1st Edition

The Commons, Plant Breeding and Agricultural Research
Challenges for Food Security and Agrobiodiversity

ISBN 9780367508418
Published July 31, 2020 by Routledge
328 Pages 9 B/W Illustrations

USD $48.95

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Book Description

The joint challenges of population increase, food security and conservation of agrobiodiversity demand a rethink of plant breeding and agricultural research from a different perspective. While more food is undeniably needed, the key question is rather about how to produce it in a way that sustains biological diversity and mitigates climate change.

This book shows how social sciences, and more especially law, can contribute towards reconfiguring current legal frameworks in order to achieving a better balance between the necessary requirements of agricultural innovation and the need for protection of agrobiodiversity. On the assumption that the concept of property can be rethought against the background of the 'right to include', so as to endow others with a common 'right to access' genetic resources, several international instruments and contractual arrangements drawn from the plant-breeding field (including the Convention on Biological Diversity, technology exchange clearing houses and open sources licenses) receive special consideration. In addition, the authors explore the tension between ownership and the free circulation and exchange of germplasm and issues such as genetic resources managed by local and indigenous communities, the ITPGRFA and participatory plant-breeding programmes.

As a whole, the book demonstrates the relevance of the 'Commons' for plant breeding and agricultural innovation.

Table of Contents

Introduction. Commoning the Seeds: The Future of Agrobiodiversity and Food Security

Fabien Girard, Christine Frison

1. Farmers, Innovation, and Intellectual Property: Current Trends and their Consequences for Food Security

Graham Dutfield

Part I: Access, Benefit-Sharing and Licensing

2. Beyond Access and Benefit-Sharing: Lessons from the Emergence and Application of the Principle of Fair and Equitable Benefit-Sharing in Agrobiodiversity Governance

Elsa Tsioumani

3. Patent & Benefit sharing. What can we learn from the Quassia amara lawsuit? What is the problem?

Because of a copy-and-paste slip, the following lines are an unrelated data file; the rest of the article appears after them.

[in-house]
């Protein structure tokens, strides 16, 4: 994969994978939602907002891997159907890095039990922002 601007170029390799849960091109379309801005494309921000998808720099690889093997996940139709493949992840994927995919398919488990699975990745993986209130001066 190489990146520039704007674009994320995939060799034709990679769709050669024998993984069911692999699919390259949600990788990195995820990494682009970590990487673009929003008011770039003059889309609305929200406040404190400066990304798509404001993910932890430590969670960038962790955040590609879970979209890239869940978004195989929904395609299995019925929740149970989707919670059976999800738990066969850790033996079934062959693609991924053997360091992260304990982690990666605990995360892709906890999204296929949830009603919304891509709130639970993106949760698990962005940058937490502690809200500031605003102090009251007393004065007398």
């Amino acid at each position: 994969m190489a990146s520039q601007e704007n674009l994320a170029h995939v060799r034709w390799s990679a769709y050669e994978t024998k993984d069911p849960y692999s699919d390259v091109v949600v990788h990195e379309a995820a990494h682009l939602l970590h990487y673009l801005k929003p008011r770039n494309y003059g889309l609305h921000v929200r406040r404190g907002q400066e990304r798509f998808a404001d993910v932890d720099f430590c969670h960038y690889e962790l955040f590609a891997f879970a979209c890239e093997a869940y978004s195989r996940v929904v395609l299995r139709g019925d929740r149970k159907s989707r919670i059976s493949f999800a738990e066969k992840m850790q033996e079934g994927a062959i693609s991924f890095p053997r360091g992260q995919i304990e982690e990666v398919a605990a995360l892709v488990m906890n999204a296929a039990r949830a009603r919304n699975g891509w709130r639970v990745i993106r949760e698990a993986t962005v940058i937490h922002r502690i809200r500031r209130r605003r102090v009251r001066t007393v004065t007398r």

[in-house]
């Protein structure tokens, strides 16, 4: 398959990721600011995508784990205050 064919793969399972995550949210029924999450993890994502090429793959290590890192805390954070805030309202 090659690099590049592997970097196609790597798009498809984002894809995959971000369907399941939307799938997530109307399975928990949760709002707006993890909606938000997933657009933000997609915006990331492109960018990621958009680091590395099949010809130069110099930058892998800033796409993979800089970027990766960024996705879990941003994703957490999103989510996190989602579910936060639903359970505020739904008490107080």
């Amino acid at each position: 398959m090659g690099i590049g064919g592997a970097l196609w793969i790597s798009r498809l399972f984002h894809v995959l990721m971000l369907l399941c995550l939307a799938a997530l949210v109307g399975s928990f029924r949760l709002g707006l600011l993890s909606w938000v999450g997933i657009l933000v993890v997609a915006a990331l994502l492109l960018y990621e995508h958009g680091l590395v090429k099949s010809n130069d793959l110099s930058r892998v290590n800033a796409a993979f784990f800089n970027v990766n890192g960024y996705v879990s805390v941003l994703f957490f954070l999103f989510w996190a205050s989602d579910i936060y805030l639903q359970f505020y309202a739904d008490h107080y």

Frédéric Thomas

4. Open Sesame: Open Source and Crops

Eric Deibel

5. Creating universal and sustainable access to plants and seeds: The role of clearinghouses, open source licenses, and inclusive patents

Geertrui Van Overwalle

Part II: Theoretical Frameworks

6. Private Law Arrangements for the Commons: A New Comparative Perspective

Michele Spanò

7. Composing the Common World of the Local Bio-Commons in the Age of the Anthropocene

Fabien Girard

Part III: The Struggle for the Recovery of the Shrinking Bio-Commons

8. An Anthropological Lens on Property and Access: Gudeman’s Dialectics of Community and Market

Laura Rival

9. Which scale to understand seed fluxes in small-scale farming societies? Snapshots of sorghum from Africa

Éric Garine, Vanesse Labeyrie, Chloé Violon, Jean Wencélius, Christian Leclerc and Christine Raimond

10. Making the Difference with a Common Plant: The Recovery of Guarana by the Sateré-Mawé (Brazil)

Geoffroy Filoche

11. What Legal Framework for Safeguarding Traditional Seeds? Building the Commons in Colombia

Patricia Guzmán-Aguilera

Part IV: A New Vitality for the Bio-Commons?

12. Governing Landraces and Associated Knowledge as a Commons. From Theory to Practice

Victoria Reyes-García, Laura Aceituno-Mata, Petra Benyei, Laura Calvet-Mir, María Carrascosa, Manuel Pardo de Santayana and Javier Tardío

13. ‘Free our seeds!’ Strategies of farmers’ movements to reappropriate seeds

Elise Demeulenaere

14. Geographical Indications and the Commons: What Matters?

Barbara Pick

15. Bio-commons in an industrialized country: a viable option?

Susette Biber-Klemm

Part V: Thinking Global: a Global Commons for the Seed?

16. The Benefit Sharing Mechanisms under the International Treaty: Heterogeneity and Equity in Global Resources Management

Sélim Louafi and Daniele Manzella

17. Planting the Commons: Towards Redesigning an Equitable Global Seed Exchange

Christine Frison

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Fabien Girard is an Associate Professor in the Faculty of Law at Université Grenoble Alpes (UGA), France, and also an Associate Research Fellow, Maison Française d’Oxford (MFO), UK.

Christine Frison is a Postdoctoral Research Fellow both at the Research Foundation – Flanders (FWO) with the Law Faculty of the University of Antwerp, Belgium, and at the Fund for Scientific Research (FNRS) with the Institute for Interdisciplinary Research in Legal Sciences (JUR-I) of the Catholic University of Louvain, Belgium.